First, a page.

# Is there a faster way to do this matrix problem?

Is there a faster way to do this matrix problem??

## Homework Statement

Verify that $$\mathbf{A}$$ and $$\mathbf{\hat{A}} = \mathbf{P}^{-1}\mathbf{A}\mathbf{P}$$ have the same spectrum.

## Homework Equations

$$\mathbf{A} = \left[ \begin{array}{ccc} -22 & 20 & 10 \\ -4 & 20 & -8 \\ 28 & -14 & 29 \\ \end{array} \right]$$

$$\mathbf{P} = \left[ \begin{array}{ccc} 1 & 0 & 2 \\ 0 & 2 & 4 \\ 2 & 8 & 0 \\ \end{array} \right]$$

## The Attempt at a Solution

The problem is asking whether two similar matrices have the same set of eigenvalues.

Conceptually, I would first find the eigenvalues of A, by finding the characteristic equation, which will be a cubic equation resulting in 3 eigenvalues as the solutions. In this case, I used a computer to find $$\lambda = 36, 18, -27$$. I then find the eigenvectors of A to verify that the matrix P represents the eigenvectors of A.

After that, I would compute the inverse of P using Gauss-Jordan elimination, then multiply the matrices out to find the similarity transform of A. Then, I would do the same method previously stated to find the eigenvalues of A.

My question is: Is there ANY nice, fast way to do all of this by hand? This seems like an extremely arduous process. The first time I found the eigenvectors of A, it resulted in filling up a page with text 4 times (then erasing) and finally getting the right answer on the 5th attempt, purely due to my error rate with the arithmetic.

I surely must not be properly understanding the concept if I am doing all this work to achieve the answers.

lanedance
Homework Helper

so say
$$B = P^{-1}A P$$

then
$$B P^{-1}= P^{-1}A$$

now multiply by an eigenvector of A, u:
$$B P^{-1}u = P^{-1} A u$$
$$B P^{-1}u = P^{-1} \lambda u$$

now consider what $P^{-1}u$ represents

so say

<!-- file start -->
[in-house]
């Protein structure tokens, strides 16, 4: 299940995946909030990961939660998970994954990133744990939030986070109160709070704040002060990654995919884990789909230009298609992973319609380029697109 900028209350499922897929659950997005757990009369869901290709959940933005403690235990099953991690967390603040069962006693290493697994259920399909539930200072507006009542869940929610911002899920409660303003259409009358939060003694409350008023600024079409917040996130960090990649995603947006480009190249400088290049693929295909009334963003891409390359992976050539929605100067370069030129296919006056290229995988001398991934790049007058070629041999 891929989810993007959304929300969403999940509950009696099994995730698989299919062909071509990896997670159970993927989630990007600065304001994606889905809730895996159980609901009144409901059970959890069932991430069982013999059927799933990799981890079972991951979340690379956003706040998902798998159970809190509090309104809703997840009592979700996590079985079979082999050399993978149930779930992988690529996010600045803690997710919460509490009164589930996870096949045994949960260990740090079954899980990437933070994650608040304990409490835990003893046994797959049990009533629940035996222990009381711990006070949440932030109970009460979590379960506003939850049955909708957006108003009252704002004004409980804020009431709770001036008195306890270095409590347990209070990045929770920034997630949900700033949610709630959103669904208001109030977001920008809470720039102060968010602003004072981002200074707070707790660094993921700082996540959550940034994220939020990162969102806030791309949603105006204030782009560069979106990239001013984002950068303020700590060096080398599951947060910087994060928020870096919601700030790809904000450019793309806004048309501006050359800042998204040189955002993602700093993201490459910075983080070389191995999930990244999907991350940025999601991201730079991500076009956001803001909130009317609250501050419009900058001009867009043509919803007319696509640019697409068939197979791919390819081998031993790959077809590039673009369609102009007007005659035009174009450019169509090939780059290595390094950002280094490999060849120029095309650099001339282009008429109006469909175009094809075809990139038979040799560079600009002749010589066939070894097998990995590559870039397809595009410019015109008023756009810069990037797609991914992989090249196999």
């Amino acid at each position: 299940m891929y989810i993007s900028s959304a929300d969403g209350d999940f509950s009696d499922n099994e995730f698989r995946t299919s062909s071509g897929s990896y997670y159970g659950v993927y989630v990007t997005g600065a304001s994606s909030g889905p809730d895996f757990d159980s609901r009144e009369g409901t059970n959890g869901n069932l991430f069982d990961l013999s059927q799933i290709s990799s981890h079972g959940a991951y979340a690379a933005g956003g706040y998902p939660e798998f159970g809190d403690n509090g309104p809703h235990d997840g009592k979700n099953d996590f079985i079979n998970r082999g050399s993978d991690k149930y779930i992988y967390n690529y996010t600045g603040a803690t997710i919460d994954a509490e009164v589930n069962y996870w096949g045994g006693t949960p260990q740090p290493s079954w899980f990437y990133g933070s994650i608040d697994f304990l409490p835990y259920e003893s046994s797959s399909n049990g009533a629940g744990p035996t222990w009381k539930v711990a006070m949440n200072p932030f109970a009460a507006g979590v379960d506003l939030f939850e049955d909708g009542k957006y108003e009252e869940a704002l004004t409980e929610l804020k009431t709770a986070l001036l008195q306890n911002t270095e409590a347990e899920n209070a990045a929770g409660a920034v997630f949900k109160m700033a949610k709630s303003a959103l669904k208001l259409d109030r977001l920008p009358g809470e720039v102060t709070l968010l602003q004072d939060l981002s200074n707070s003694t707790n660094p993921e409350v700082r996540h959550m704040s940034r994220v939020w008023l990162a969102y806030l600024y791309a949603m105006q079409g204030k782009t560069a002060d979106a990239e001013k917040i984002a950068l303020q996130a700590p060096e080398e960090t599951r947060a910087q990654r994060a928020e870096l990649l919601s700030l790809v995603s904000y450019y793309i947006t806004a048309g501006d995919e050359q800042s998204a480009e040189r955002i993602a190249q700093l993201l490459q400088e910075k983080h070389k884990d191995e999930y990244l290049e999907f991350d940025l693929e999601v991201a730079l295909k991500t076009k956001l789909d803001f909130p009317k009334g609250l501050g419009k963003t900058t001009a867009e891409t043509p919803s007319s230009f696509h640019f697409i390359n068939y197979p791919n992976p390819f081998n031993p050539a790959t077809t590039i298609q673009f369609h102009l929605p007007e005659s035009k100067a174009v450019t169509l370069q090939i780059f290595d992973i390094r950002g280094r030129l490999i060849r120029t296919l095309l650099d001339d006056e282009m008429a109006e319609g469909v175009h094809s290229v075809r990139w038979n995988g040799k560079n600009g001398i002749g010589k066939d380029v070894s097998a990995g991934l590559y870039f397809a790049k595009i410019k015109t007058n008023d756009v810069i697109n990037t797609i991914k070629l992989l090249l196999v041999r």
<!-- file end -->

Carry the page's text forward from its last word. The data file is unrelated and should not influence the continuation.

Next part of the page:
(1) $$B = P^{-1}A P$$

then
(2) $$B P^{-1}= P^{-1}A$$

now multiply by an eigenvector of A, u:
(3) $$B P^{-1}u = P^{-1} A u$$
(4) $$B P^{-1}u = P^{-1} \lambda u$$

now consider what $P^{-1}u$ represents

For the second part, you are making (3) and (4) into another eigenvalue problem?

$$P^{-1}u$$, if u is one of the three eigenvectors of A, the solution to $$P^{-1}u$$ will be either

$$\left[\begin{array}{c} 1 \\ 0 \\ 0 \\ \end{array}\right],\left[\begin{array}{c} 0 \\ 1 \\ 0 \\ \end{array}\right],\left[\begin{array}{c} 0 \\ 0 \\ 1 \\ \end{array}\right]$$

I don't know what that's really telling me, because that's just a shortened form of the original $$\mathbf{P}^{-1}\mathbf{A}\mathbf{P}$$ which describes the behavior for three of the eigenvectors. Multiply by the corresponding lambda, and it would result in a diagonal matrix of the eigenvalues.

Last edited:
lanedance
Homework Helper
Consider what (P^-1u) means to B

Consider what (P^-1u) means to B

I'm sorry. I don't see what it means to B. I'm not seeing the connection.

HallsofIvy
He is suggesting that if v is an eigenvalue of A, such that $Av= \lambda v$, and you define $u= Pv$ Then
$$v= P^{-1}u[/itex] so [itex]Av= AP^{-1}u= \lambda v= \lambda P^{-1}u= P^{-1}(\lambda u)$$